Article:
The COVID-19 pandemic brought about many unexpected changes this year. While in-person research visits, support groups, and wellness programs were all canceled to prevent the spread of the virus, our teams turned to technology to continue our work, as best as possible, virtually.
Below we summarize the adjustments we’ve made throughout the COVID-19 quarantine, and how, in some cases, the results were more positive than we could have anticipated.
Research visits transitioned to telephone “wellness checks”
While continuing research operations as usual was impossible during the initial months of quarantine, we turned to reaching out to each of our research participants by phone to check on their wellbeing during the pandemic. We called our nearly 500 research participants once or twice between March and April.
Holly Bunker, our Recruitment Coordinator who made many of these calls shared: “I had the pleasure of calling many of our Memory & Aging Project (UM-MAP) research participants following our country’s unprecedented lock down/quarantine. I think most people appreciated these calls, and often told me that they looked forward to hearing from me. A handful of our participants live alone and I was their only contact with the outside world. I loved that I was able to communicate to them that they weren’t forgotten and that we were here for them in some way.”
One research participant even shared that it was a “blessing” that our staff was reaching out during these trying times, stating “I am grateful to be part of an organization that reached beyond their needs and thought to check on us.” While this “wellness check” and telephone conversation sparked from the pandemic, we were happy to be able to connect with our research participants in a new and meaningful way.
Though in-person research visits have been canceled since March, some UMMAP visits have taken place over the phone in an abbreviated format. We were pleased to be able to continue our work with the flexibility of many of our research participants.
We have also been hard at work addressing how we can continue our UM-MAP research visits in an adjusted virtual format for the future.
Rinne Lewy Body Dementia Initiative & Wellness Initiative programs moved online, fostering new tools, connections
Our Lewy body dementia support groups, monthly Catching Your Breath wellness program for caregivers, and Mindfulness-based Dementia Care course all moved online to continue to support our participants throughout the changing COVID-19 environment. While technology presented some barriers to our participants that would normally meet in person, the opportunity for caregivers in Wellness programs and Lewy body dementia support groups to connect was a solace during what can only be referred to as unprecedented times.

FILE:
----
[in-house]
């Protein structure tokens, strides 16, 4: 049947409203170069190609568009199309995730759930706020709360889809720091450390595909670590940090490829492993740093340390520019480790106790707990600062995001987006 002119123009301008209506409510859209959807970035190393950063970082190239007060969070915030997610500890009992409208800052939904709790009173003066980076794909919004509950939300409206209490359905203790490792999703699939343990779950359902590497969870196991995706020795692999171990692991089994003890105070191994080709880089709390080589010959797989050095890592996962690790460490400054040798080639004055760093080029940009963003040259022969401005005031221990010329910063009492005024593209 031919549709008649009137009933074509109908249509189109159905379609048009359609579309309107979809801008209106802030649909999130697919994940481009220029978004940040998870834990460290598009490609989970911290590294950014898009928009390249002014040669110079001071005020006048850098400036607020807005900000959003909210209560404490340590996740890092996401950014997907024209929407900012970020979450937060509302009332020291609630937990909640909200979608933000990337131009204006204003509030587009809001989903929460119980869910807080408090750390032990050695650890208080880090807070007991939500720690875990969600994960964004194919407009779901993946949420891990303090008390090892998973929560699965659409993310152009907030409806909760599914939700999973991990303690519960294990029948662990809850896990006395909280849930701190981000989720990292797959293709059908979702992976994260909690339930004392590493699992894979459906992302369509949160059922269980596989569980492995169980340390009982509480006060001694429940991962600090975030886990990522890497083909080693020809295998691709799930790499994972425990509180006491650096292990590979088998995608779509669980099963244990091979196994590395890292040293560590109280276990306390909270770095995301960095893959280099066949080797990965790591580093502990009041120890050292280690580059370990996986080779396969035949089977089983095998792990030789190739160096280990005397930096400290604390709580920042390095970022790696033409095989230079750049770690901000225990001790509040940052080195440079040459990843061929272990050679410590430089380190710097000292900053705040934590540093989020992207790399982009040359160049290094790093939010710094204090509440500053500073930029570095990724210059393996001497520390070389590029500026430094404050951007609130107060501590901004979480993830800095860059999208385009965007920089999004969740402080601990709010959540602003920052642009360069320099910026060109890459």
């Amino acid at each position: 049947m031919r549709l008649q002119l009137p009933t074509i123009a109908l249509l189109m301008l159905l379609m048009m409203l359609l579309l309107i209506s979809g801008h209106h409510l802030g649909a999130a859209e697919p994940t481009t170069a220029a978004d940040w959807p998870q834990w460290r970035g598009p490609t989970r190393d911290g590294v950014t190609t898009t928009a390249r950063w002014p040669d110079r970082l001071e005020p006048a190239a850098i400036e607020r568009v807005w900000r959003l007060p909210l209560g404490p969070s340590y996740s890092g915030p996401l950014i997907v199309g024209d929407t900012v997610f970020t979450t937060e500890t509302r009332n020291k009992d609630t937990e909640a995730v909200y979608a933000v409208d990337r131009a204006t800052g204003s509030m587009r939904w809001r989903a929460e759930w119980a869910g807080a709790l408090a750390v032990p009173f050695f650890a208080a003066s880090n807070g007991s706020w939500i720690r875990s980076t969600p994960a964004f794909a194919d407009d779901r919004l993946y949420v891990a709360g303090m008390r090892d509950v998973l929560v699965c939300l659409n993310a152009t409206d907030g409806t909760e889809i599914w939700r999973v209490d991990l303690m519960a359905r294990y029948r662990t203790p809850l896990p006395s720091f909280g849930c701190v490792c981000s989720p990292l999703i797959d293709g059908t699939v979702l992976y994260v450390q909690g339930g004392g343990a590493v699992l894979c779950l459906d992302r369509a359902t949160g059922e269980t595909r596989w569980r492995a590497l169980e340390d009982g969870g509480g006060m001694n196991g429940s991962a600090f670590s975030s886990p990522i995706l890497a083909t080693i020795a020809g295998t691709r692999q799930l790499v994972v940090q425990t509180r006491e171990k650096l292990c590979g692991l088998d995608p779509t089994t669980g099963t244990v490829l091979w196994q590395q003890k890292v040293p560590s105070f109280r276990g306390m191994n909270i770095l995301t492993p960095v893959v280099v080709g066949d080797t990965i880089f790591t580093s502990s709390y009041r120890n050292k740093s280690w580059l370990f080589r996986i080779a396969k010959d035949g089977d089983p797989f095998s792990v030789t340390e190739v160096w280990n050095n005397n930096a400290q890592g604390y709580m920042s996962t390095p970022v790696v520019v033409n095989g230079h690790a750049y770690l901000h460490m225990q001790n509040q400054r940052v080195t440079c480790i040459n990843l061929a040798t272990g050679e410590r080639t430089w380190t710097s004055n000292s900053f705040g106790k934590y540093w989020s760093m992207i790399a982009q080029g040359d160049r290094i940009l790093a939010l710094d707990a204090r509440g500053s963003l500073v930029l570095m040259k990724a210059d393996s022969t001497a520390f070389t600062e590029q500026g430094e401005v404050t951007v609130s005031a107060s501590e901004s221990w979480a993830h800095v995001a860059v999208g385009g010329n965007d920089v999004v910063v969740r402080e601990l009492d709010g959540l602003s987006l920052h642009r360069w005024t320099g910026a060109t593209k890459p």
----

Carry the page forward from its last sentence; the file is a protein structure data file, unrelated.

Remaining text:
Following her participation in one of our Wellness Initiative meditation programs, one caregiver shared, “Over the span of the pandemic and all the related changes, I had lost my ability to self soothe. Any little thing frustrated me and sent me into a rage or sobs. (Good thing it is just me and the cats here). After the mindfulness meditation, I felt calmer, which has lead me to feel better than I have in weeks.”
Similarly, Marilyn, a Lewy body dementia support group member
shared, “Thank you all for your efforts in connecting us. I actually found it
interesting and informative to be [meet] all the Michigan groups. In these
tough times it was a comfort in unity of purpose to our loved ones.”
New need sparks new program
Noticing the need for more frequent opportunities for connection, our Wellness team also utilized this time to launch a weekly mindfulness meditation practice on Thursdays. See page 4 for more information on the new Have a Seat program.
In-person events move online allowing for ongoing viewing
Lastly, we are always pleased to meet and see many of you in the community at our educational events. Given that these in-person events may not resume for some time, we hope that you will join us online for our monthly community lecture. We transitioned these events to a virtual format in May and have been pleased with their new format. If you’d like to take a look at past lectures online, please see page 12 for more information.
Though times have changed, we hope you know that we are here to support you, and anyone in the community who may need access to memory care resources. (Remember, a list of COVID-19 resources specifically for older adults is available on our website at alzheimers.med.umich.edu/covid19-resources). If you need anything, please do not hesitate to contact us.